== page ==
Among them: the twisted towers designed by Bjarke Ingels at the High Line Park; another creation from Ingels that looks like a mountain slope; the new Whitney Museum by Renzo Piano; and the dazzling IAC Building by Frank Gehry.
Between these sections, from 72nd Street to Riverside South, “the buildings are all 30 to 40 stories tall, a bit bland,” Andy continued. He noted that most of them were built in the 1990s to early 2000s, including several by a major developer who became the host of a reality TV series and, more recently, chairman of the United States.
Manhattan has always been and continues to be a giant and chaotic construction zone. Jackhammers, bulldozers and steam shovels combined with honking horns, howling sirens and rumbling subways to create a constant cacophony.
Even if there was no escaping the din, at least the river traffic was less frantic. We only had to get away from a handful of ferries, barges and other motor boats; I have encountered a lot more boating congestion on the Mystic River and the Long Island Strait.
As we waited for the Staten Island ferry to pass, the noise became even more deafening as a pair of helicopters landed a quarter-mile from the downtown Manhattan helipad.
After covering about 15 miles in three hours, we took our first break at a small beach in the East River, directly under the Brooklyn Bridge.
By this time the tide had started to rise, pulling us upriver at a steady rate. We sped along FDR Drive past South Street Seaport towards Midtown, where the Empire State, Chrysler and United Nations buildings appeared.
At Roosevelt Island, a tram cable car passed directly overhead.
Next stop: Randalls Island / Wards Island.
After 21 miles of paddling, we greeted the sight of a small sandy beach on this united island. By staying on the west side, we avoided one of the most dangerous passages on the east coast: Hell Gate.
âYou’ve picked a good spot,â a passing New York City Parks Department employee told us when we disembarked. Over 400 acres of the 520-acre island are parks.
We had an hour to kill before a tidal current on the Harlem River subsided, so while Dan and Andy were hanging out on a stone wall, Carl and I took a stroll.
Soon we found ourselves facing a huge sports field: the Icahn stadium. In 2008, Jamaican Usain Bolt set a world record there, sprinting the 100 meters in 9.72 seconds.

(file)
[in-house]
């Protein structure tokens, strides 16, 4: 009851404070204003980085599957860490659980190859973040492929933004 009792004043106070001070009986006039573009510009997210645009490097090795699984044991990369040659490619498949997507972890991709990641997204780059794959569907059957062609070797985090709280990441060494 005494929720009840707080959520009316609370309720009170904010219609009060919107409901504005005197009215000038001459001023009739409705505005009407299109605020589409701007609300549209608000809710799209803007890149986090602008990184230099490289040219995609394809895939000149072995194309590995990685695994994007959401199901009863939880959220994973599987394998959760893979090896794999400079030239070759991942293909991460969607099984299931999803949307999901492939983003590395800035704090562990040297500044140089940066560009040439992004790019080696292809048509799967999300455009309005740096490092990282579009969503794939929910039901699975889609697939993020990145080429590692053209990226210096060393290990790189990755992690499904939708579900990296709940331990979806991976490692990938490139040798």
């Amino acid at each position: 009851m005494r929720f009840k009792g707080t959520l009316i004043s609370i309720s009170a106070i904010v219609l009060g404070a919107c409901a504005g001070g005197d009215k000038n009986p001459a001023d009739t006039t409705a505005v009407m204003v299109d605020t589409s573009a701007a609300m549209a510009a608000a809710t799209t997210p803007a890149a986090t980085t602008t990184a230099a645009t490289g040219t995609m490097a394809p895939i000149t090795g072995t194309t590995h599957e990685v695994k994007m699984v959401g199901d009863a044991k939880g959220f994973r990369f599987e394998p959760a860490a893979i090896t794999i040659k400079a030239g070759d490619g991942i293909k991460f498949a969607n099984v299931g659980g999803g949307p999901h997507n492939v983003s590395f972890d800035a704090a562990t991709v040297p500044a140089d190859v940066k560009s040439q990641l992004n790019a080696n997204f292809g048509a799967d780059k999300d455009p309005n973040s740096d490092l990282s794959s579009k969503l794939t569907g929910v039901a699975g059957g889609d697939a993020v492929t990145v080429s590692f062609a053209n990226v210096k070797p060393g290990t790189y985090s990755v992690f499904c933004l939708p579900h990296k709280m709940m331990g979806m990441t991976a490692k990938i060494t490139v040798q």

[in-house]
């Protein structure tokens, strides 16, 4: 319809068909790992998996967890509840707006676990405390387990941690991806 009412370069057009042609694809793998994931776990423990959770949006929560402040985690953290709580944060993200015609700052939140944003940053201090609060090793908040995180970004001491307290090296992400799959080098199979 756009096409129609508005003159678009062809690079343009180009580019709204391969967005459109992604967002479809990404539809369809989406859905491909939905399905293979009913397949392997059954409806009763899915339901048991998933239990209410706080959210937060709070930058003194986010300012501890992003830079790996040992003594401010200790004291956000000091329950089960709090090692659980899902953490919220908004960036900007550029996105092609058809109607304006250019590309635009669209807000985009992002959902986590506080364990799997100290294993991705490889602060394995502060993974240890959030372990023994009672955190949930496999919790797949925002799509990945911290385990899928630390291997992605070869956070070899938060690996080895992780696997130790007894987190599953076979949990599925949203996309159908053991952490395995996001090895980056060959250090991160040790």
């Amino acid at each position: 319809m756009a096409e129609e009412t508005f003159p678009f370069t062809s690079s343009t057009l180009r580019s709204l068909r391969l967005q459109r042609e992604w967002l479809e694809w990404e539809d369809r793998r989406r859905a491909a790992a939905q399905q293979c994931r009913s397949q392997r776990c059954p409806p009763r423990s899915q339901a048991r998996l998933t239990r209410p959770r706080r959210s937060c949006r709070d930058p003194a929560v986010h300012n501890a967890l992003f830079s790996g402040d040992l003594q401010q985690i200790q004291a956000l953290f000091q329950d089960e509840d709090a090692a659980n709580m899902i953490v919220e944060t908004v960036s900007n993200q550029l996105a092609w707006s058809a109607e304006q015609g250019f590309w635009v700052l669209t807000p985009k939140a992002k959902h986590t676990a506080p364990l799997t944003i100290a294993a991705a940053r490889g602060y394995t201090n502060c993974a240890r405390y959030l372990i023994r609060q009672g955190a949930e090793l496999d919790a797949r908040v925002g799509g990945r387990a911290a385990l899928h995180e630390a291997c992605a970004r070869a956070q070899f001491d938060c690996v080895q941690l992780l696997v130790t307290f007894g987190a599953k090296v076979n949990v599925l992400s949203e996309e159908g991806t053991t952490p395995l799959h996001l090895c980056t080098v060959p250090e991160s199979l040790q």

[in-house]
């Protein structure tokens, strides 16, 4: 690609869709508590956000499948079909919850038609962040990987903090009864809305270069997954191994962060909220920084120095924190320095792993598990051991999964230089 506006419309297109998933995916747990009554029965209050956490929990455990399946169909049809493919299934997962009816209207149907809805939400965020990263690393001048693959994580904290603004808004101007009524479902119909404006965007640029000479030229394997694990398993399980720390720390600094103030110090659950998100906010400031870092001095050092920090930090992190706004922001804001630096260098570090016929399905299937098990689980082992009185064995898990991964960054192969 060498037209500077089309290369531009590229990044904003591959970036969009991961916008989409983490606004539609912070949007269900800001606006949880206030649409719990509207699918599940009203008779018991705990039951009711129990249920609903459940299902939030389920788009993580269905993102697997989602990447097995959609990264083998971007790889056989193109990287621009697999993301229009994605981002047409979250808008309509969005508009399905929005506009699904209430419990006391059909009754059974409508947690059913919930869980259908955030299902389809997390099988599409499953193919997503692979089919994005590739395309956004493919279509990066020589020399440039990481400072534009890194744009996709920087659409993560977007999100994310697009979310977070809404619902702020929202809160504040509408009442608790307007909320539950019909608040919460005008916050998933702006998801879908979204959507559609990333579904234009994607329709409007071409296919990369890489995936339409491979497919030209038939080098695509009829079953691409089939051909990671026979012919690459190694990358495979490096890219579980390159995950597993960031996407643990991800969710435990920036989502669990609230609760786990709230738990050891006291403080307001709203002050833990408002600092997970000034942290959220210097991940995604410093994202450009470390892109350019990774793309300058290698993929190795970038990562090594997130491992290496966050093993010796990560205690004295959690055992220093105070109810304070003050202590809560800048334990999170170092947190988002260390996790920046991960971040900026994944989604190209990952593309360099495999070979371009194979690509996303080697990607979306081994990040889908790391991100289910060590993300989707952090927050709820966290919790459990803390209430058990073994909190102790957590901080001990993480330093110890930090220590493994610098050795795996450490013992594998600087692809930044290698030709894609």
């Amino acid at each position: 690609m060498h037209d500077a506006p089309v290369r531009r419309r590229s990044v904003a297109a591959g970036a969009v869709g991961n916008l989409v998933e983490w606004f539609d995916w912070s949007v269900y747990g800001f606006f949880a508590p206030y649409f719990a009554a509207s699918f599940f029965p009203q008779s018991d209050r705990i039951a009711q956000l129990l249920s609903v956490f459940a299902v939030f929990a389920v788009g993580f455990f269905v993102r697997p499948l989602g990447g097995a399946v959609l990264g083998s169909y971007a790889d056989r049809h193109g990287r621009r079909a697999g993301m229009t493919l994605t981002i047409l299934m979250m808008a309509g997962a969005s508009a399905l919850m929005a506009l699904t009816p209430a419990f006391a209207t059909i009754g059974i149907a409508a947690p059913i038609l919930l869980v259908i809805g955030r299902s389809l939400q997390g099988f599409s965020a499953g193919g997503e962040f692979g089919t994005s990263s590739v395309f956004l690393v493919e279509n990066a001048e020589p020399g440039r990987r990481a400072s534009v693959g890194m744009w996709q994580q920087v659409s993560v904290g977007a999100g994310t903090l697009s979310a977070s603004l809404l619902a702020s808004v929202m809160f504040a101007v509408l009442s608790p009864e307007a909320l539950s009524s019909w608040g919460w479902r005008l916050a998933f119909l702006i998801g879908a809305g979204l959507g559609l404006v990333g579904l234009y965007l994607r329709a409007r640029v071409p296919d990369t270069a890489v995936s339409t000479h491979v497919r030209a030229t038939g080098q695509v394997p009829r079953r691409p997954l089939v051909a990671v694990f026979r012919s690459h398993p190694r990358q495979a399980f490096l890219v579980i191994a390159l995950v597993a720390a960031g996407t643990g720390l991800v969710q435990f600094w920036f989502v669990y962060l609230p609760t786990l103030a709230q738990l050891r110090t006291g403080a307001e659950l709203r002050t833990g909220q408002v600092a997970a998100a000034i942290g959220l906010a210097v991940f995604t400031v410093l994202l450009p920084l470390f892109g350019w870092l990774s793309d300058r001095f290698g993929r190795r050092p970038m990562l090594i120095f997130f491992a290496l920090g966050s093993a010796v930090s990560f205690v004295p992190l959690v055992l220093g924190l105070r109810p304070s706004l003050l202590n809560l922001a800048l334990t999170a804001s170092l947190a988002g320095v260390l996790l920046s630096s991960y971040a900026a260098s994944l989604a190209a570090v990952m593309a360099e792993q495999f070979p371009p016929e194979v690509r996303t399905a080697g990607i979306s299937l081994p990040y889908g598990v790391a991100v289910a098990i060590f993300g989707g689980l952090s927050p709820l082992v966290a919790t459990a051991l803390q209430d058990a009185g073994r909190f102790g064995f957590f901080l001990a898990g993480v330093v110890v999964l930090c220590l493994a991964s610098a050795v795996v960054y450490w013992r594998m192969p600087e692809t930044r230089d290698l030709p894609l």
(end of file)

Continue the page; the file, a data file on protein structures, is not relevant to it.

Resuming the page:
Carl and I walked at a much more leisurely pace to our kayaks. It was time to start paddling the last nine mile stage.
Unlike the Hudson and East Rivers, the Harlem – actually a tidal strait crossed by seven swing bridges, three lift bridges, and four arch bridges – has only one significant landmark along its shores: the Yankee. Stadium.
I remember hearing the crowd roaring on our trip to 2001 when the Bronx Bombers were playing. Last week the stadium was silent; for New York fans, baseball season is over.
Just before reaching the Hudson, we passed through a neighborhood in the Bronx with my favorite name: Spuyten Duyvil, which translates to âSpouting Devilâ in Dutch, thanks to strong tidal currents. As expected, it was pretty close to dead tide when we passed.
Finally, the mighty Hudson. The Florentine navigator Giovanni da Verrazano “discovered” this river in 1524 (the Amerindians had lived there for a long time), and it was not until 1609 that the English explorer Henry Hudson and his crew sailed up the waterway aboard the Half Moon, until what is now Albany, in a failed attempt to find the Northwest Passage.
Rather than return to England, Hudson continued to search north, angering his crew. In 1611, after a harsh winter on the shores of James Bay, sailors mutinied, throwing out Hudson, his son, and seven others adrift. They were never seen again.
Our group’s trip ended on a much happier note. With screams and cheers, we pulled up to Inwood Hill Park Beach shortly after 4pm.
“We did it!” I exclaimed as the four of us shook hands.
If you plan on paddling near or around Manhattan, a list of public launch sites is available on the website https://www.nycgovparks.org/facilities/kayak.
The New York Kayak and Canoe Club (kccny.org) also has helpful information, including a member’s blog with tips on routes and tide timing.